Tuesday, March 14, 2006

Pick your major

Did you know there is a move in education to have children select their career by the tenth grade, or possibly sooner? Read on to find out what Florida (and most other states are doing.)

As I said in my previous post, I am working on a talk on education reform. (I'm blogging my thoughts to prepare.) One item of documention for reform I have is a print resource Michigan School-to-Work Initiative of 1994. Unfortunately, I haven't been able to find a similar document on line. This document outlines the long term strategy for education reform in Michigan. The document states on page 35,
The School to Work initiative System will rpovide all students with the opportunity to engage in a program of job training and work experience that are relevant to a student's career major and lead to the award of a skill certificate, including pre-employment and employment skills to be mastered at progressively higher levels. Students will be encouraged to make a career decision by the tenth grade and no later than the eleventh grade. The decision will be based on an entire school experience, kindergarten through grade ten,"
By 1998 all 50 states had implementation strategies in place. While federal funding of School to Work may have ended a few years ago, the plan to implement a national "school to work" type plan is still going strong. Up until now I haven't been able to find many politicians or educrats willing to admit that this is still the long term plan. That is until today. I stumbled upon this article about the proposed changes in Forida's education.
Gov. Jeb Bush's proposal to dramatically overhaul Florida's education system would give him a much stronger hand in turning around struggling schools, force educators to rethink their priorities for fine arts and physical education and require middle-schoolers to pick college-like majors.
I can't imagine any eighth grader being ready to pick a "college-like major". I went to the Governor's own website announcing the A++ Plan for Education. The bill concentrates heavily on middle and high school reforms.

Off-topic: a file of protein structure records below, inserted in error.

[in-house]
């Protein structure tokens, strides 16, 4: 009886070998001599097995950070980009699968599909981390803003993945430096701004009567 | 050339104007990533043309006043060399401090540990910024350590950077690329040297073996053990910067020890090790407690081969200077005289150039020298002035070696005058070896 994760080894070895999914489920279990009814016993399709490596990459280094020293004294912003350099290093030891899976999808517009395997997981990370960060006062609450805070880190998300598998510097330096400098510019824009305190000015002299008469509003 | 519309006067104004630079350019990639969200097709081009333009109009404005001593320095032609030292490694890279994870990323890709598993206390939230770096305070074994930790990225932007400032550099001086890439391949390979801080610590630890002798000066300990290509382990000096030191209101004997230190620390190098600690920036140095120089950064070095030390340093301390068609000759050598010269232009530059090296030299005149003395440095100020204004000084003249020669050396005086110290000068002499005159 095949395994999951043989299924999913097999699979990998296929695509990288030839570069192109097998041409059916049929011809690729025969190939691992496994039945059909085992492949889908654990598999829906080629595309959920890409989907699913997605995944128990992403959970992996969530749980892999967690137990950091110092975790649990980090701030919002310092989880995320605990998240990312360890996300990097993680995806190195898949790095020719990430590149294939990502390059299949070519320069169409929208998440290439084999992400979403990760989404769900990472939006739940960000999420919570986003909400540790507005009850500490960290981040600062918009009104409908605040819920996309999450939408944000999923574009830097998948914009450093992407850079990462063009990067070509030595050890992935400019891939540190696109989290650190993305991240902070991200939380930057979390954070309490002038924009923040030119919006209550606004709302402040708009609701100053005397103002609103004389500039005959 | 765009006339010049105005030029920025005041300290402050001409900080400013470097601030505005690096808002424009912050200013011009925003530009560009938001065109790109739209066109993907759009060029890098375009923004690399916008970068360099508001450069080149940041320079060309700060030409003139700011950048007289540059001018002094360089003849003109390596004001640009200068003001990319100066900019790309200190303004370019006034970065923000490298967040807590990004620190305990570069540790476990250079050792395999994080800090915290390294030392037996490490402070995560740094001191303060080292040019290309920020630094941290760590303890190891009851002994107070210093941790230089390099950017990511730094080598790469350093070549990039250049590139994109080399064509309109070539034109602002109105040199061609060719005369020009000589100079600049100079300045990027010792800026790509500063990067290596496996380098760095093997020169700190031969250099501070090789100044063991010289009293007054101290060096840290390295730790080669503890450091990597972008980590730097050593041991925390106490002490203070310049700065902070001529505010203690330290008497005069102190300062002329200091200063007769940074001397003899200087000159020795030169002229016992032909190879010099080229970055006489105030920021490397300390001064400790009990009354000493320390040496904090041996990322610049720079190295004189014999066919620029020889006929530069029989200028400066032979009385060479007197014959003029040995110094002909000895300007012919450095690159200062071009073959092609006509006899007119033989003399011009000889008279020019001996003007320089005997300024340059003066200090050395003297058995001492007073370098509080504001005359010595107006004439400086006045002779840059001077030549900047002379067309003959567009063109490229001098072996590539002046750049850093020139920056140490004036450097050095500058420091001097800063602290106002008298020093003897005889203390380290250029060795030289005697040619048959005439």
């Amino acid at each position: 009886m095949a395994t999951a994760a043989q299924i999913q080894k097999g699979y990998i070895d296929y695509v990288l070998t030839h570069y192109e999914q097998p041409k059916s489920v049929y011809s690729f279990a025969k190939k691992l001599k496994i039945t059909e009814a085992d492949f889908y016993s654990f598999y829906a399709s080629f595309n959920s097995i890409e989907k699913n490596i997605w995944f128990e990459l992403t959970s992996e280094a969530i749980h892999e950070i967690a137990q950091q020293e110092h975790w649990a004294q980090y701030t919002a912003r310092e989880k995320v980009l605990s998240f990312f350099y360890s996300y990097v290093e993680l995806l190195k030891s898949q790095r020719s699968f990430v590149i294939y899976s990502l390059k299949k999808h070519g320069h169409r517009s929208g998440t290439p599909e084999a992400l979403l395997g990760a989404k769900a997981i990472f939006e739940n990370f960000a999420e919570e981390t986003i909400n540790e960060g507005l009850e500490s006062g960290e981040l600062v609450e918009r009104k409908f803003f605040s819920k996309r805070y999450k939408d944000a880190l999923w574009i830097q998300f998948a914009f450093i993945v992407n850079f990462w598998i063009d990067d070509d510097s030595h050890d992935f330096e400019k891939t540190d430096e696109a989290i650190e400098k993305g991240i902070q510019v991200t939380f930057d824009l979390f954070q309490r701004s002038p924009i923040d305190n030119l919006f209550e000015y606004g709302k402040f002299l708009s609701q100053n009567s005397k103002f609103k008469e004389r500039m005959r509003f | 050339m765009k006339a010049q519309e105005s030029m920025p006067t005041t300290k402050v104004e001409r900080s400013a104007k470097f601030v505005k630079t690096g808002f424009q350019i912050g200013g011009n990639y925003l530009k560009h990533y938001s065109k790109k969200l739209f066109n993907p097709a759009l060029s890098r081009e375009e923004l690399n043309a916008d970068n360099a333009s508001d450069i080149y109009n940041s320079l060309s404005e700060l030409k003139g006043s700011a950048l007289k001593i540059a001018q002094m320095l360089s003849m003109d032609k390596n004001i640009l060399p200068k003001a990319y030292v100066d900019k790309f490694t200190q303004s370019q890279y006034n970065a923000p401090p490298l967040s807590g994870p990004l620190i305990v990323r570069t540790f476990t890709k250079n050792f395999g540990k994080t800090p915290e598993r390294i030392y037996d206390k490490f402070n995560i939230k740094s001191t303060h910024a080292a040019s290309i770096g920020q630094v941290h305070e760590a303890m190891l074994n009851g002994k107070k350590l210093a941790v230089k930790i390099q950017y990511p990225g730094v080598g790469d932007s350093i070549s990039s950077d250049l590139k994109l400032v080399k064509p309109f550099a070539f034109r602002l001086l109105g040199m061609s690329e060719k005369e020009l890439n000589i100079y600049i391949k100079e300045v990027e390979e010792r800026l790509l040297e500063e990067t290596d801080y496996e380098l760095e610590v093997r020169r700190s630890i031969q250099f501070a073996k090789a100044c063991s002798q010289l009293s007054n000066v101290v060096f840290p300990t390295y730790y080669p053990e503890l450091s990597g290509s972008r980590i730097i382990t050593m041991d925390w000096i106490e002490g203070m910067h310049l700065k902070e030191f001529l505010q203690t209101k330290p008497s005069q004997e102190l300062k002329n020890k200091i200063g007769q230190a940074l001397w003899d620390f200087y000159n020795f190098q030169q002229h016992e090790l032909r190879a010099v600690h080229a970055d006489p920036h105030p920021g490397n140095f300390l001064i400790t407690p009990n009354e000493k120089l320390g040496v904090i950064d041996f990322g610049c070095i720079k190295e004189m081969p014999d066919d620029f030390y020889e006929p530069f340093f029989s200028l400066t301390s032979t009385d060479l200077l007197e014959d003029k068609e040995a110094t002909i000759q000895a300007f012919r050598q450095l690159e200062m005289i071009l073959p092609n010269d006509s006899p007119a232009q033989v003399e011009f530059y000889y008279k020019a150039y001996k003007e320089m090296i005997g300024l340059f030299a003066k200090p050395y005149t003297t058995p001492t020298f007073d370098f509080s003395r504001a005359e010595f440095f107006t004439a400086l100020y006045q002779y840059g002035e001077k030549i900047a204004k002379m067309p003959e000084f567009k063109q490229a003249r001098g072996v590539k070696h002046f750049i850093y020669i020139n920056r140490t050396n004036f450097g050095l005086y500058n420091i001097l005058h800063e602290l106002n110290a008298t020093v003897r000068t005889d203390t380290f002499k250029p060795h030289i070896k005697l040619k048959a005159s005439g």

Offering students the opportunity to graduate with a major or minor area of study - just as college students do - in the arts, advanced studies or career preparation, after completing a rigorous core curriculum.
I will have to do some digging to see what the actual language says. And I am sure there will be a debate over the finer points of the bill such as including arts and physical education but most will completely miss the larger picture.

This is NOT about what's best for the children but what is best for the state. Picking a "career path" is a path toward socialism and "fourth purpose schooling". The state views our children as a commodity for their best interests. Here's what one supporter of the plan had to say,
This is an excellent example of connecting the workforce system's demand side with the education system's supply side, said Curtis Austin, President of Workforce Florida, Inc. "The result is a winning proposition for businesses who need access to a highly qualified workforce."
The law of supply and demand with your child as the resource. This may be a winning proposition for business but what about the children? Oh, that's right they're a workforce now. In Florida they call the plan "Ready to Work". Real creative. Switch the name and maybe no one will know.

Ready to Work
Quote from Governor Bush's State of the State address last week in regards to graduation requirements he stated,
The remaining nine required credits can be taken in a major or minor program chosen by the student, such as math, science, fine arts, or career and vocational skills. Students who can see the relationship between their classes and their dreams are more likely to stay focused, and stay in school. Our "Ready to Work" certification program will give vocational students the credentials that tell employers they're ready for the work force and have the skills required to succeed.
This will all lead to certificates of mastery (CIM). The CIM will be necessary for further advancement in education, training, or a job.

It's funny. When I first began researching this years ago, I called various newspaper editors and education columnists to tell them what coming down the road. The ones that didn't just hang up scoffed, saying I was out of my mind and that the American public would never stand for it. They were wrong on both counts.

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